Notice that the pivot has oiling grooves in a V shape. Scrape any accumulated crud out of these grooves and be sure to put the pivot back so the grooves match those in the rocker arm. It’s probably best to match the pivots with the rocker arms they came out of.

    Holding the bridge tightly in a vise, put a couple of nuts on top of the stud to prevent it from mushrooming, and hammer the stud free. Remove the nuts and the stud will fall right out.

    Clean all parts, apply assembly lube and reassemble. The TSM says to torque the bolts to a mere 19 foot/lbs. That seems shockingly little to me considering there’s no lock washer or instruction to use thread locker, but that’s what I did. I’ll let you know if the bolts work loose.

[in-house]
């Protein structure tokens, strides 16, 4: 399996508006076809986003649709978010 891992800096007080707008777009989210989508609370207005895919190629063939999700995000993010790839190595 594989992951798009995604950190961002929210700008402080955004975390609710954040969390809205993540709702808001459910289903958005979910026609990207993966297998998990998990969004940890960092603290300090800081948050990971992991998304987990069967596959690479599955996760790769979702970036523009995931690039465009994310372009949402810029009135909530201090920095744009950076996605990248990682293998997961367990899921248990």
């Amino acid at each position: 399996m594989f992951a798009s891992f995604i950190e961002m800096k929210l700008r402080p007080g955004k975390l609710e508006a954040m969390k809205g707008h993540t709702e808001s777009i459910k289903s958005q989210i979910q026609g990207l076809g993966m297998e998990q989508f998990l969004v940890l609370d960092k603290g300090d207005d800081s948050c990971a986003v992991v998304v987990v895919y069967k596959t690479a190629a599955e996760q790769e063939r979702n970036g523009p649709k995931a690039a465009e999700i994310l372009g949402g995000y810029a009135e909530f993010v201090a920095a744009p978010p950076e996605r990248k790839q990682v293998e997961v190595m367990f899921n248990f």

5) The 4WD kit comes with female Allen-head bolts, so you’ll need long 1/4” and 3/16” Allen keys to drive them. The Allen bolts work great on the sides and the front, but I used the original hex-head bolt on the rear because there wasn’t sufficient clearance to turn my Allen key.

    For some reason I couldn’t magnetize the bolt and/or socket, so I tore off a shred of blue paper shop towel, draped it over the top of the bolt head, and pushed the socket on. This kept the bolt from falling out while I fished around for the bolt hole. A flexible 1/4” drive extension is invaluable here, since you can’t really get a straight shot at the hole from above.

Addendum, July 2000

    I noticed a small oil leak about 21/2 years after installing the cover. Taking the cover off, cleaning both surfaces, applying sealing compound and putting everything back together was no more challenging than the same procedure for the pre-1980 steel cover, except for all the pollution control stuff that had to be disconnected and reconnected. The usual advice applies: Make all surfaces squeaky clean; apply sealant evenly and sparingly; and torque evenly and not too much. All in all, I’m satisfied with the 4WD unit.